Tuesday, January 8, 2019

Shipping Grain by Box Car and Grain Doors

Litchfield, Minnesota, John Vachon, September, 1939, FSA-OWI Collection, Library of Congress

For far longer than seems plausible, the primary means to ship bulk (loose) grain was not covered hoppers, but box cars. Obviously, filling grain into cars that were loaded with the doors open required some type of accommodation to “trap” the grain and prevent it from spilling out onto the area below the car doors. What was needed was a temporary “block” that could be easily installed and removed trackside, with a minimum of tools and skill.
Vernon, Texas, 1948, Lee Russell, photo, CB&Q Railroad, Newberry Library
The solution was through the application of grain doors. These were pre-fabricated assemblies of wood planks that spanned to the door opening and were nailed in place, with the number appropriate to the type of grain being loaded. More dense (heavy) grains took up less space before maxing the car’s capacity; conversely, less dense grains used more of the cubic capacity of the car and required more grain doors to be used (capacity "fill" lines were stenciled on the inside lining of cars as shown in this and the photo below). The doors were stacked across the opening, edge on top of edge.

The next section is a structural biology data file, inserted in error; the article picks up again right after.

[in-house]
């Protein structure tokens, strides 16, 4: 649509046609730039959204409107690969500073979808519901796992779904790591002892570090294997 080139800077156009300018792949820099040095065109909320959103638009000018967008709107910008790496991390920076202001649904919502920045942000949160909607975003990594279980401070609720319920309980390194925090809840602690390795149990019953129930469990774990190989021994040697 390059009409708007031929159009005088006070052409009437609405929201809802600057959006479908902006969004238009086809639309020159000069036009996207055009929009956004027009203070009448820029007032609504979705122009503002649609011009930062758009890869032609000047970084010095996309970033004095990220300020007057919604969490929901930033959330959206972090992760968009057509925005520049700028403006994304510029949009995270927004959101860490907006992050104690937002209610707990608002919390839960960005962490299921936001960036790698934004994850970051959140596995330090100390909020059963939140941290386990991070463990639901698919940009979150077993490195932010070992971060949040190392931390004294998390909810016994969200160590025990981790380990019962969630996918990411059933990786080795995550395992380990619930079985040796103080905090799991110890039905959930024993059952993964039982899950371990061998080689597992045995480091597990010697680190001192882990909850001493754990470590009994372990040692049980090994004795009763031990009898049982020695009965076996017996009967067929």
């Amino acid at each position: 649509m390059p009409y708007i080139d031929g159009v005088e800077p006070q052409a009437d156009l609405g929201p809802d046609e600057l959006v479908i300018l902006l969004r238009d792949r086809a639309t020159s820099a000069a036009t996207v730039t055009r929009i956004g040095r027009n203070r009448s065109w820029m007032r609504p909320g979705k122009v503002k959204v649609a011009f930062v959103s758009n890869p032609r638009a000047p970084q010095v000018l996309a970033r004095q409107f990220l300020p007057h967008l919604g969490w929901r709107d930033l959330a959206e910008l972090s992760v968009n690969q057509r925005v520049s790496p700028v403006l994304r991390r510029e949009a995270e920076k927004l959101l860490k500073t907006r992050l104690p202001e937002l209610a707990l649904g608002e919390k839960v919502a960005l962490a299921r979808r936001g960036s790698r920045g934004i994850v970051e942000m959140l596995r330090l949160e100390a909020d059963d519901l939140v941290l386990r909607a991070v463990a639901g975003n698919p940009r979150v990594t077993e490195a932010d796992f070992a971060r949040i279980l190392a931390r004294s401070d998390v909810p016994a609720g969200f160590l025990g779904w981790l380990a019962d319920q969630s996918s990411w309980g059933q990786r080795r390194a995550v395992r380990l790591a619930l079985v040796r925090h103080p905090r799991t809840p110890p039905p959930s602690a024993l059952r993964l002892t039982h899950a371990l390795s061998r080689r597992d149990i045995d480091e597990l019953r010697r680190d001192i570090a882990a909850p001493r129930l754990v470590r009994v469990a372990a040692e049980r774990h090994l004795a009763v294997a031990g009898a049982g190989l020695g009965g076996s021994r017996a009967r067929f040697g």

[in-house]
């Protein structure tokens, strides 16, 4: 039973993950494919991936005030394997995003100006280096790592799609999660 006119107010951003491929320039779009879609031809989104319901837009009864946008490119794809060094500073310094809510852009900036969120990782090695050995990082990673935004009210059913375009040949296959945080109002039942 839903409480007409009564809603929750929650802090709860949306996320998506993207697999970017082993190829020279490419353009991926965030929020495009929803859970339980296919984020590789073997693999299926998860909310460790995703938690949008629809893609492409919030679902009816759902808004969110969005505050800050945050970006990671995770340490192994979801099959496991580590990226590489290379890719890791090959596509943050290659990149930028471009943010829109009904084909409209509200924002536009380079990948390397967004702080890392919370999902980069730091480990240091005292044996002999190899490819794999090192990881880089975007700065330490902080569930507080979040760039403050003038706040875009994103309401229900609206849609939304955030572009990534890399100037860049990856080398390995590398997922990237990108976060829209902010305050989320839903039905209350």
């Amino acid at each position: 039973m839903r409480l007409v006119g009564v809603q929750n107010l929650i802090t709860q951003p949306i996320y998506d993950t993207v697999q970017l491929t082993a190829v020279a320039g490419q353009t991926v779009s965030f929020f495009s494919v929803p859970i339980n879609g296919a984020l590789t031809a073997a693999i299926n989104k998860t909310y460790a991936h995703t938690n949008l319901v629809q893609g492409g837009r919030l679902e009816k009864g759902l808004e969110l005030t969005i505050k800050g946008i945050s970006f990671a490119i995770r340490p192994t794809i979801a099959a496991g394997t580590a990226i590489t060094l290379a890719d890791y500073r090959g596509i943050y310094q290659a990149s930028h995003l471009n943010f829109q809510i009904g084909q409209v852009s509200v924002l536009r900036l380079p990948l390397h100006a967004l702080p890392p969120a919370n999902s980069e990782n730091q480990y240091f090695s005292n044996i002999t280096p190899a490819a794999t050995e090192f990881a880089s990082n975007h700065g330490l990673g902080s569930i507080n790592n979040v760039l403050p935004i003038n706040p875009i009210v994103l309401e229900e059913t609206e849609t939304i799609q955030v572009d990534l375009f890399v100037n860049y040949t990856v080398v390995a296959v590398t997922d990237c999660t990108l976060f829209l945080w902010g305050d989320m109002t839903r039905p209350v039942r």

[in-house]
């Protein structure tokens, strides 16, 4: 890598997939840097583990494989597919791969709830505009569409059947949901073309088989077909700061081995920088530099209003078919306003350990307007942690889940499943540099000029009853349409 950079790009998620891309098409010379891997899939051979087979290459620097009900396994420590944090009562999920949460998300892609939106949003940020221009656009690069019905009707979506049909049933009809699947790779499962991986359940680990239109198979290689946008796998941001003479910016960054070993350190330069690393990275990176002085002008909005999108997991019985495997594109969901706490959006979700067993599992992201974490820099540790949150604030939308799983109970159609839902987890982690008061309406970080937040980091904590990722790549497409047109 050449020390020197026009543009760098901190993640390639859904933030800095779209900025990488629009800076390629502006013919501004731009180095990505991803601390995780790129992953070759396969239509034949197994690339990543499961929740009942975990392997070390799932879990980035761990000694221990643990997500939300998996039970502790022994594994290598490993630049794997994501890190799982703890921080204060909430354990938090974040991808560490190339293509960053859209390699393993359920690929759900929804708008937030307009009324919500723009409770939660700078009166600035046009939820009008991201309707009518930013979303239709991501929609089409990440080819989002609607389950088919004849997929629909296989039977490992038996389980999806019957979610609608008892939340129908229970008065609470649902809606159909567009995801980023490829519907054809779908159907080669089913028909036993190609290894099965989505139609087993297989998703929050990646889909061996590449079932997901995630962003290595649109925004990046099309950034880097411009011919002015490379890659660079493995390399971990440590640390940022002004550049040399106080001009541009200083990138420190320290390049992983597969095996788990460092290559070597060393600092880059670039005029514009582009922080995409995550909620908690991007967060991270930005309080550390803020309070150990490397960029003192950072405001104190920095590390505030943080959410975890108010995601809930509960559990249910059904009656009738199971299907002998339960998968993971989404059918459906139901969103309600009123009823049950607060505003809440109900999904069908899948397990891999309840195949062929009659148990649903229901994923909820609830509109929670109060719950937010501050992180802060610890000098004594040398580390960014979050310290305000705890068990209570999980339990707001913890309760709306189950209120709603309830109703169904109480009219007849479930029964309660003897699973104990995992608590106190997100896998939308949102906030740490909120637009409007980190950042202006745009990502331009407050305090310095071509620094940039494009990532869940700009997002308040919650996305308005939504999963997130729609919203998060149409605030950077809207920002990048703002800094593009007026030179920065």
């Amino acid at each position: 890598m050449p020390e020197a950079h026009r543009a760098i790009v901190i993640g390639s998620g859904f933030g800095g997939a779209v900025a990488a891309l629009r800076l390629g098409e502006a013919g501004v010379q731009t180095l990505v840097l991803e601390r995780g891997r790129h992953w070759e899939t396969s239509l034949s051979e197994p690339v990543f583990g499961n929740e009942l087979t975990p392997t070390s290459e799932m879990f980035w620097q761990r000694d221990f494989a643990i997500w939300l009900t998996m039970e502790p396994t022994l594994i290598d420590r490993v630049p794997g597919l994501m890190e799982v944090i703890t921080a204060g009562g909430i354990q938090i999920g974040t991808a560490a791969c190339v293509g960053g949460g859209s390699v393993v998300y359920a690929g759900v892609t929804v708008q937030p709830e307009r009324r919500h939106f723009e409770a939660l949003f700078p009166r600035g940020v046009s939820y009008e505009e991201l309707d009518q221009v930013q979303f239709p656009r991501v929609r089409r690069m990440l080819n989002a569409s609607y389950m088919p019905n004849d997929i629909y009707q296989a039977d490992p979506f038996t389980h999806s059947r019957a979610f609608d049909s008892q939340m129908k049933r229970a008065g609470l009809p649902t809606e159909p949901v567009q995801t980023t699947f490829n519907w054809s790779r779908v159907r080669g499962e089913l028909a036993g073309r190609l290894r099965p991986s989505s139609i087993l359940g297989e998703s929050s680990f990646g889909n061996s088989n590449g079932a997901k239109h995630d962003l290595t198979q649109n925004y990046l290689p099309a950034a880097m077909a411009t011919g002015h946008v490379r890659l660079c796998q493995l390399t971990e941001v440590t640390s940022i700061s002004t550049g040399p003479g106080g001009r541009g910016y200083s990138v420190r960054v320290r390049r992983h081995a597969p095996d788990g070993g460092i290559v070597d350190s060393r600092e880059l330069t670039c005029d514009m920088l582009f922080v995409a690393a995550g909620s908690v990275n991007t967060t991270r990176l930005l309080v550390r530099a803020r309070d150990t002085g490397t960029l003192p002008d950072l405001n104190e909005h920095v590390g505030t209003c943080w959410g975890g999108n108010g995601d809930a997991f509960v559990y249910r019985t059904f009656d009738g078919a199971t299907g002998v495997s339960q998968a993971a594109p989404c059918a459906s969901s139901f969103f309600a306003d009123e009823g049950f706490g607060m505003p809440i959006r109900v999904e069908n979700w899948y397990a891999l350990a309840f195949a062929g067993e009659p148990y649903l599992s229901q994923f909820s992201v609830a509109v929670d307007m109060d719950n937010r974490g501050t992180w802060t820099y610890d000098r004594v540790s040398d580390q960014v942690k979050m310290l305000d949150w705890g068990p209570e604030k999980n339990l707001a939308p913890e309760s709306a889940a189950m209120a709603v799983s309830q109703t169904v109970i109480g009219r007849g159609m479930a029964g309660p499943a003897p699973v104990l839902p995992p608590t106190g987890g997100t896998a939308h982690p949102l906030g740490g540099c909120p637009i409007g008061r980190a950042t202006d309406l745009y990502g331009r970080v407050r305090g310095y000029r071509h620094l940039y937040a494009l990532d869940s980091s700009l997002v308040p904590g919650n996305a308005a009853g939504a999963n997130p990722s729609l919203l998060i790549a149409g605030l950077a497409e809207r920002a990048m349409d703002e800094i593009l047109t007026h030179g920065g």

Interior of Delaware & Hudson 1932 ARA box car
The doors were expected to be reused and were supposed to be returned once the trip was completed. The railroads owned the doors and provided them to shippers gratis. For a fee the railroads could install the doors if desired. The doors were to be routed back to the owning railroad. They were collected and sorted by owning railroad and eventually made their way back to collection locations at interchange points. The Western Weighing and Inspection Bureau collected doors at major terminals and returned them, even calculating usage fees.
Interior of Canadian Pacific 1932 ARA box car

In 1948, paper grain doors were introduced by Signode. Their use was gradually adopted throughout the 1950s. In the early 1960s, box cars with small grain doors built into the larger sliding doors were introduced, a simpler and cleaner option compared to wood or paper grain doors. Also, the introduction of covered hoppers for grain transport in the 1940s and 1950s initiated the overall decline of box cars for grain transport.

Sunshine Models provided a set of resin grain doors as a handout to attendees of one of the Naperville meets. While these are nice, scratchbuilding a set would also be a simple proposition. There is a drawing of a Northern Pacific grain door on page 57 of The Model Railroader’s Guide to Grain by Jeff Wilson from Kalmbach. In addition, much of the material presented here is drawn from that resource. It is highly recommended as are the other titles in that series

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